In order to reduce the risk of incorrect administration of medication to patients it has been proposed that medication reservoirs such as pre-filled syringes and infusion bags or the like be marked with machine-readable markings that can be read by the infusion device. The machine-readable markings are most conveniently printed bar codes. Conventional bar codes comprise a row of vertical lines and spaces of varying widths, which are read by scanning along the row. These bar codes enable about twenty- five characters to be represented in a convenient length. This enables the medication reservoir to be given a unique serial number by the pharmacy, which can be stored in the infusion apparatus. If the infusion apparatus and the pharmacy are linked by a common database system, the infusion apparatus can use the serial number to obtain information about the medication and how it is intended to be used so that this information can be used by the apparatus. Where the infusion apparatus is not linked into a common database, however, the nature of the bar code limits the amount of information that can be provided and hence restricts the functions of the infusion apparatus that can be controlled.

It is an object of the present invention to provide alternative infusion apparatus and methods.

According to one aspect of the present invention there is provided infusion apparatus of the above-specified kind, characterised in that the marker is a radio-frequency readable coded marker and that the reader is a radio-frequency reader operable to read the coded marker such that information contained therein is utilized by the apparatus.

The information contained in the radio-frequency coded marker is preferably selected from a list comprising: information about the nature of infusate in the reservoir; batch number; expiry date; date of intended use; time of intended use; name of intended patient; weight of intended patient; body surface area of intended patient; name of prescriber; name of consultant; allergies of intended patient; restricted drugs of intended patient; name of nurse; priority level of nurse; and information about infusion apparatus on which the nurse has trained. The information contained in the radio-frequency coded marker preferably includes a plurality of items of information selected from the list. Infusate contained in the reservoir may be a medicine. The infusion apparatus may be an infusion pump. The pump preferably includes a housing supporting the infusion reservoir, a pumping mechanism and a processor within the housing, the reader being connected directly with the housing.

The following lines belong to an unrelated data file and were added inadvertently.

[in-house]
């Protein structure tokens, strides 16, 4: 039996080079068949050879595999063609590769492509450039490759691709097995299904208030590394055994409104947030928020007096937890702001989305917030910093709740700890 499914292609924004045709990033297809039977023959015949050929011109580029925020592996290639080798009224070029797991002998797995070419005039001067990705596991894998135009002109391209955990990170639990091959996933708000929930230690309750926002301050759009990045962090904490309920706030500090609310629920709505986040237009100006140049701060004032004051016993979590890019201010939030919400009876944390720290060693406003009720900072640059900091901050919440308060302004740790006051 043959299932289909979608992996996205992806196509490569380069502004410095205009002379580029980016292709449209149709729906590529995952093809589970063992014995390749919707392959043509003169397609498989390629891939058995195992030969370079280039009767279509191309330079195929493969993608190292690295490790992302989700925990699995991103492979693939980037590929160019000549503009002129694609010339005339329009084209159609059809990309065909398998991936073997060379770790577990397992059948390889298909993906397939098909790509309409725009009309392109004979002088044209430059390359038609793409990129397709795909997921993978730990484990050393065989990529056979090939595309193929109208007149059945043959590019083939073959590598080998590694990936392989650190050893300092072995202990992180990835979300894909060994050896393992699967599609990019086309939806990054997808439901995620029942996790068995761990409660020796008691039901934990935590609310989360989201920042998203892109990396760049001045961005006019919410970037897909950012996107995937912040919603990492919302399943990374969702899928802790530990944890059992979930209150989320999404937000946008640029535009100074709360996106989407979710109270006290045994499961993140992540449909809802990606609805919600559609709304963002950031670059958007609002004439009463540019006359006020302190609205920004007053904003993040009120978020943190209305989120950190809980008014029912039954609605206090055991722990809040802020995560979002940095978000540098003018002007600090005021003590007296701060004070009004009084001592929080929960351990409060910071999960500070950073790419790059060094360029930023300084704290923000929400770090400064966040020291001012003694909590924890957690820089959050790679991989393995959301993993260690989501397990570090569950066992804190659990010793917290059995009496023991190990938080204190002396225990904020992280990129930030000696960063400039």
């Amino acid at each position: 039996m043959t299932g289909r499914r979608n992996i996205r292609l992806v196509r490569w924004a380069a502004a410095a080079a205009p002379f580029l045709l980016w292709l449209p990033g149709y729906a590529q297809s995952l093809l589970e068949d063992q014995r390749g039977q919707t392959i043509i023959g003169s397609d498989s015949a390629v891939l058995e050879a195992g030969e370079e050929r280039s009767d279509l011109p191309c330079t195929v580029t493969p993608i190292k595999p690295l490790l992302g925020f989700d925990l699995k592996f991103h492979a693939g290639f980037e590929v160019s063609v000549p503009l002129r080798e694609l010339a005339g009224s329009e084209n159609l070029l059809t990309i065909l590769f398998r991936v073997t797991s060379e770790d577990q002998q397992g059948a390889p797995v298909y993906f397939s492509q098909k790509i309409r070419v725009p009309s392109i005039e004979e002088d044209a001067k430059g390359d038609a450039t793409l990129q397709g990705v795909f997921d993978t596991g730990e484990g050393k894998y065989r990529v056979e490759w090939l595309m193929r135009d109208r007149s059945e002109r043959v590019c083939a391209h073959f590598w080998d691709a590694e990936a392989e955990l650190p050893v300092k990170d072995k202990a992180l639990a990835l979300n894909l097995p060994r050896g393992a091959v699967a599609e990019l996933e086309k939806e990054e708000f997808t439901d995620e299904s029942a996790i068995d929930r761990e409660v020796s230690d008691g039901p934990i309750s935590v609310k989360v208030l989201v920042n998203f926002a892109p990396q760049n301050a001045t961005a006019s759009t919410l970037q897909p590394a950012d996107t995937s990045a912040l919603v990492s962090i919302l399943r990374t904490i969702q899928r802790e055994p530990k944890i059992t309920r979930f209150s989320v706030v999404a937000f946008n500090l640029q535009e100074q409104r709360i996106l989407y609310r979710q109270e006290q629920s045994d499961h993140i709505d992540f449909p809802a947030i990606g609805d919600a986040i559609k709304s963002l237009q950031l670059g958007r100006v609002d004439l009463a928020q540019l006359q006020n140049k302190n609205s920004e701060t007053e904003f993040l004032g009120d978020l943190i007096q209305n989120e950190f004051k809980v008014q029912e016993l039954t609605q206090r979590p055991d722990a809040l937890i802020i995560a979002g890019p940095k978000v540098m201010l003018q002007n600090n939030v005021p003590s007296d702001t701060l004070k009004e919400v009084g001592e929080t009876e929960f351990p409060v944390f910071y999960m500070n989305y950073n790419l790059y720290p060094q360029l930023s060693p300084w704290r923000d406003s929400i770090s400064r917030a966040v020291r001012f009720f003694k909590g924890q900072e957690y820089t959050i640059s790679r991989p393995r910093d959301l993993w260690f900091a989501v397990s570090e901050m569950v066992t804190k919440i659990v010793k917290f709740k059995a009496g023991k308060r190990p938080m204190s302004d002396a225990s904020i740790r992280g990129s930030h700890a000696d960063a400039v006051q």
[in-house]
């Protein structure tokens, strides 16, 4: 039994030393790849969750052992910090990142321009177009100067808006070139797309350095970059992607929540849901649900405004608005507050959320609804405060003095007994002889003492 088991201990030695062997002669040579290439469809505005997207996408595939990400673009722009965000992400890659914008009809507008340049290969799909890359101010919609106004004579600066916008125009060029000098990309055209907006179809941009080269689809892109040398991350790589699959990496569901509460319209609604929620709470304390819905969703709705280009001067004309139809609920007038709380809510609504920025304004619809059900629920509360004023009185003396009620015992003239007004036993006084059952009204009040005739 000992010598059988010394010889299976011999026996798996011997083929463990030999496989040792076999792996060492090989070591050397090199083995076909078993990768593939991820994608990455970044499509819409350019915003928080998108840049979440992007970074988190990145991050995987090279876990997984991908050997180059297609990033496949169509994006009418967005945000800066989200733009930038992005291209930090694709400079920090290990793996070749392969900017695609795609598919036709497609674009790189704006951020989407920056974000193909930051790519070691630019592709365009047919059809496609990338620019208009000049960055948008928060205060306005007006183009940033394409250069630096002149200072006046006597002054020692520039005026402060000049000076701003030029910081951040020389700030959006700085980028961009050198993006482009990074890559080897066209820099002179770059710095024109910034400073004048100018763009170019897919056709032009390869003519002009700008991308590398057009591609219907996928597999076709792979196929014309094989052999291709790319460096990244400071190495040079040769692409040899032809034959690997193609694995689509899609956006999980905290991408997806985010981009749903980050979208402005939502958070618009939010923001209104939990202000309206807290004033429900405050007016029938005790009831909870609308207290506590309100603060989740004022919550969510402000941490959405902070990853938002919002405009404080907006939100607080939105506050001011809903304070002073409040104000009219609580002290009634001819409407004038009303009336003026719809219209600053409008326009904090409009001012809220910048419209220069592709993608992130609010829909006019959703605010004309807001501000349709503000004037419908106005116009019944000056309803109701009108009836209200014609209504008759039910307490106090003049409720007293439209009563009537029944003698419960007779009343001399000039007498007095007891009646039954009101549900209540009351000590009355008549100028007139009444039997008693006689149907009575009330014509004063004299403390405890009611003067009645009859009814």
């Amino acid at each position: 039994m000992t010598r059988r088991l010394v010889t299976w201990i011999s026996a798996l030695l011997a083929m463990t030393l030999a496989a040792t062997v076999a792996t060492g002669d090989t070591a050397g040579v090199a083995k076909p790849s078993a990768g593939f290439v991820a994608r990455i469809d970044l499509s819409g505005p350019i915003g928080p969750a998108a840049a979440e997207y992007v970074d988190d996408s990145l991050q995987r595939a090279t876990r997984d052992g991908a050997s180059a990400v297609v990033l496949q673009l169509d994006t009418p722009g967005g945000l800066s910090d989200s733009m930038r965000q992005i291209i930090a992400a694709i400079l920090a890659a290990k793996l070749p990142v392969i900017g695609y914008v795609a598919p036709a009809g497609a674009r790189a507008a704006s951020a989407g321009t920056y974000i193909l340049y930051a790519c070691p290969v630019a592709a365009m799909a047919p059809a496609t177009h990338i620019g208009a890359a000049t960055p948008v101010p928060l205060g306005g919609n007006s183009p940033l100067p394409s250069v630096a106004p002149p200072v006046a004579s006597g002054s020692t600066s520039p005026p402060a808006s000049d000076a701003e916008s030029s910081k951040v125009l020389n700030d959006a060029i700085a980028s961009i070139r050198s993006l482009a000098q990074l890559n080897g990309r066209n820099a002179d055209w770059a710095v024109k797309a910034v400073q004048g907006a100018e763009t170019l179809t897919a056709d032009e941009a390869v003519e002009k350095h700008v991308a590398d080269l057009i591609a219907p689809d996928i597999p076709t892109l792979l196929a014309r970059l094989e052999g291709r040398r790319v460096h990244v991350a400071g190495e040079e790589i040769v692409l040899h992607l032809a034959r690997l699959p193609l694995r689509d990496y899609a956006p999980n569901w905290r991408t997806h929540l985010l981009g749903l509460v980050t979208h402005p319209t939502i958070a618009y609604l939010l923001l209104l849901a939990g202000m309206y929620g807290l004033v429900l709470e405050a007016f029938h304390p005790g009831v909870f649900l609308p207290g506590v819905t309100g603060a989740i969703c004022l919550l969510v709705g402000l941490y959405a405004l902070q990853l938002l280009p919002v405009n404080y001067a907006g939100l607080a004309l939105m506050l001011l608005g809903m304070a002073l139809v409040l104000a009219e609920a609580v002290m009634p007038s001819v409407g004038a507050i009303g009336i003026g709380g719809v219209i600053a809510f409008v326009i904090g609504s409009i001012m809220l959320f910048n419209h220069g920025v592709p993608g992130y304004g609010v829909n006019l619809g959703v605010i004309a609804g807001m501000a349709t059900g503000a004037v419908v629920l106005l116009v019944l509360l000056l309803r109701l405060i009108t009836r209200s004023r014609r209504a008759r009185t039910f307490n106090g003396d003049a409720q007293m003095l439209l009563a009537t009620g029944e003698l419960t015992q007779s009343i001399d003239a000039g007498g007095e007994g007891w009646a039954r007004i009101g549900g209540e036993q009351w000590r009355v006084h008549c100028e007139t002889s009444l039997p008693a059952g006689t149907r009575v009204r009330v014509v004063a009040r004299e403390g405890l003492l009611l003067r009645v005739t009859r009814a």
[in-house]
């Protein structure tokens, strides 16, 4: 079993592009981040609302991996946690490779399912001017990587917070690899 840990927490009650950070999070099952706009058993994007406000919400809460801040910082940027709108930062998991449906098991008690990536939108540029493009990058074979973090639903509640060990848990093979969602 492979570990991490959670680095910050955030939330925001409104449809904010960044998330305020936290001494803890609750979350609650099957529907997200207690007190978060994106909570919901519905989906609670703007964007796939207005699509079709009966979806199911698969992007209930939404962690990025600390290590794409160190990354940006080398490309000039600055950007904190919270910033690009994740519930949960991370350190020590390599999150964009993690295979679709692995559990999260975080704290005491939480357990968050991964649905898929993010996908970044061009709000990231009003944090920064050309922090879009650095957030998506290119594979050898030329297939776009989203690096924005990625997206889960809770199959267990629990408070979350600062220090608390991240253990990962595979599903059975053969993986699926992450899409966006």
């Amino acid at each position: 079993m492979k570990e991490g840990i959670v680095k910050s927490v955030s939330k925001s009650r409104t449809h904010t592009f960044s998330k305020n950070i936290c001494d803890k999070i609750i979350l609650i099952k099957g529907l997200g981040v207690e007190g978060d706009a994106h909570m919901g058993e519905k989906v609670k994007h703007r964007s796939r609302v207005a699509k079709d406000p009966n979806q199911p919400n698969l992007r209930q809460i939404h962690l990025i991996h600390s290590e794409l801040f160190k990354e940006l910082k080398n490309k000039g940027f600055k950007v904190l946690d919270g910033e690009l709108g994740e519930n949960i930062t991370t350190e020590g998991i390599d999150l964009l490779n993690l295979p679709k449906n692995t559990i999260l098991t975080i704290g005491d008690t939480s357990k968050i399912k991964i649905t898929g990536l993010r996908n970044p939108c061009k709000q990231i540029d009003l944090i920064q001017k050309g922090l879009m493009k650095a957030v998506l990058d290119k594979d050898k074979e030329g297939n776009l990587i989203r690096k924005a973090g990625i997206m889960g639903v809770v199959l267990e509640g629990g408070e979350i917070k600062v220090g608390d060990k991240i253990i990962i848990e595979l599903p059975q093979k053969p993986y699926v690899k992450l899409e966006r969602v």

According to another aspect of the present invention there is provided a system including infusion apparatus according to the above one aspect of the present invention and a patient identification label carrying a radio-frequency coded marker thereon containing information about the patient, the reader being adapted also to read the marker on the patient identification label.

According to a further aspect of the present invention there is provided a system including infusion apparatus according to the above one aspect of the present invention and a care giver identification label carrying a radio-frequency coded marker thereon containing information about the care giver, the reader being adapted also to read the marker on the care giver identification label.

According to a fourth aspect of the present invention there is provided an infusion reservoir having a radio-frequency coded marker thereon for use in apparatus or in a system according to the above aspects of the present invention, the radio-frequency coded marker on the reservoir including data about fluid within the reservoir.

According to a fifth aspect of the present invention there is provided a method of infusing fluid to a patient including the steps of providing the fluid in a reservoir having a radio-frequency coded marker associated therewith, reading the marker with a reader and supplying information from the reader to infusion apparatus to control operation of the apparatus. The method may include the step of using the reader to read a radio-frequency coded marker on a patient identification label and or alternatively using it to read a radio-frequency coded marker on a care giver identification label.

According to a sixth aspect of the present invention there is provided a method of infusing fluid to a patient including the steps of providing a radio-frequency coded marker containing data about the fluid to be infused in association with a fluid reservoir, reading the marker with a radio frequency reader and supplying information from the reader to infusion apparatus to control operation of the apparatus.

A syringe pump and its method of operation according to the present invention, will now be described, by way of example, with reference to the accompanying drawing, which is a simplified elevation view of the pump and a syringe containing medication.

The pump is conventional in many respects and may be of the kind described in EP1186311 and EP1188454, comprising a housing 1 with a recess 2 on one surface adapted to receive a syringe 3. A drive mechanism 4 within the housing 1 is controlled by a processor 5 to displace a plunger pusher mechanism 6, which engages and pushes the plunger 7 of the syringe 3 into the barrel 8 to dispense fluid medication in the syringe to a catheter 9 connected to its nose 10. It will be appreciated that the pump includes various conventional control and safety features well known to those in this field.

The syringe 3 has an RFID tag or other radio-frequency readable coded marker 30 adhered to it and encoded with data by the hospital pharmacy. Alternatively, the tag could be associated with the syringe in other ways such as being carried on packaging or the like for the syringe or built into the body of the syringe. The RFID tag could be of the active or passive type.